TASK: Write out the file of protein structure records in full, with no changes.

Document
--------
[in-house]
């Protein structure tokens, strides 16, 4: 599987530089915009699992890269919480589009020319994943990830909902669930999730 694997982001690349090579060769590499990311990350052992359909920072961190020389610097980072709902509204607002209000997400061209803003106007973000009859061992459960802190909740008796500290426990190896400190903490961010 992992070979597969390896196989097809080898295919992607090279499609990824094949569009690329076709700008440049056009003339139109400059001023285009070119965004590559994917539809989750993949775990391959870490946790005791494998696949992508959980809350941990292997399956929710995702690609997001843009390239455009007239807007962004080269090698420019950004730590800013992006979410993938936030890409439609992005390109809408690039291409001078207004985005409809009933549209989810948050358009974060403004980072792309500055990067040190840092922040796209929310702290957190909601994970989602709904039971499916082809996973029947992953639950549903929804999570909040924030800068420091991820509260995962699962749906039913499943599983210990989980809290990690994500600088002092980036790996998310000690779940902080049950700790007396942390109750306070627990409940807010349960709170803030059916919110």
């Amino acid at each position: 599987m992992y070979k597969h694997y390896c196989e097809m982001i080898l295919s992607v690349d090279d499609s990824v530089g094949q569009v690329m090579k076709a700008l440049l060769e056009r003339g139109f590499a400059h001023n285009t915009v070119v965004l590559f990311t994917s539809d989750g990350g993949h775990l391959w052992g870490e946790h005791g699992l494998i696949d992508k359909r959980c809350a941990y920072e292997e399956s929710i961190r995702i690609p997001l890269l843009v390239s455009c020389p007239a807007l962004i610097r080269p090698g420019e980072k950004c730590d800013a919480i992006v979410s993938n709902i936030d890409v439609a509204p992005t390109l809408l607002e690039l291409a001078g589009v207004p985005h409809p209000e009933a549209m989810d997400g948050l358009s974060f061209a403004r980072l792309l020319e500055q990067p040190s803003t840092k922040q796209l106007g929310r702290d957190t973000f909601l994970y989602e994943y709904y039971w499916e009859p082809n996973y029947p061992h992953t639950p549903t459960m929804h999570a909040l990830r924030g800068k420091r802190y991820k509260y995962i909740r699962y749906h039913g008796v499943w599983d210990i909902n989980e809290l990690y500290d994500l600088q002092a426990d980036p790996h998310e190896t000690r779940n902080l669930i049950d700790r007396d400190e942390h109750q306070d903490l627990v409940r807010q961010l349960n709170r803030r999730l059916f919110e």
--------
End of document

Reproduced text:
[in-house]
């Protein structure tokens, strides 16, 4: 599987530089915009699992890269919480589009020319994943990830909902669930999730 694997982001690349090579060769590499990311990350052992359909920072961190020389610097980072709902509204607002209000997400061209803003106007973000009859061992459960802190909740008796500290426990190896400190903490961010 992992070979597969390896196989097809080898295919992607090279499609990824094949569009690329076709700008440049056009003339139109400059001023285009070119965004590559994917539809989750993949775990391959870490946790005791494998696949992508959980809350941990292997399956929710995702690609997001843009390239455009007239807007962004080269090698420019950004730590800013992006979410993938936030890409439609992005390109809408690039291409001078207004985005409809009933549209989810948050358009974060403004980072792309500055990067040190840092922040796209929310702290957190909601994970989602709904039971499916082809996973029947992953639950549903929804999570909040924030800068420091991820509260995962699962749906039913499943599983210990989980809290990690994500600088002092980036790996998310000690779940902080049950700790007396942390109750306070627990409940807010349960709170803030059916919110």
């Amino acid at each position: 599987m992992y070979k597969h694997y390896c196989e097809m982001i080898l295919s992607v690349d090279d499609s990824v530089g094949q569009v690329m090579k076709a700008l440049l060769e056009r003339g139109f590499a400059h001023n285009t915009v070119v965004l590559f990311t994917s539809d989750g990350g993949h775990l391959w052992g870490e946790h005791g699992l494998i696949d992508k359909r959980c809350a941990y920072e292997e399956s929710i961190r995702i690609p997001l890269l843009v390239s455009c020389p007239a807007l962004i610097r080269p090698g420019e980072k950004c730590d800013a919480i992006v979410s993938n709902i936030d890409v439609a509204p992005t390109l809408l607002e690039l291409a001078g589009v207004p985005h409809p209000e009933a549209m989810d997400g948050l358009s974060f061209a403004r980072l792309l020319e500055q990067p040190s803003t840092k922040q796209l106007g929310r702290d957190t973000f909601l994970y989602e994943y709904y039971w499916e009859p082809n996973y029947p061992h992953t639950p549903t459960m929804h999570a909040l990830r924030g800068k420091r802190y991820k509260y995962i909740r699962y749906h039913g008796v499943w599983d210990i909902n989980e809290l990690y500290d994500l600088q002092a426990d980036p790996h998310e190896t000690r779940n902080l669930i049950d700790r007396d400190e942390h109750q306070d903490l627990v409940r807010q961010l349960n709170r803030r999730l059916f919110e």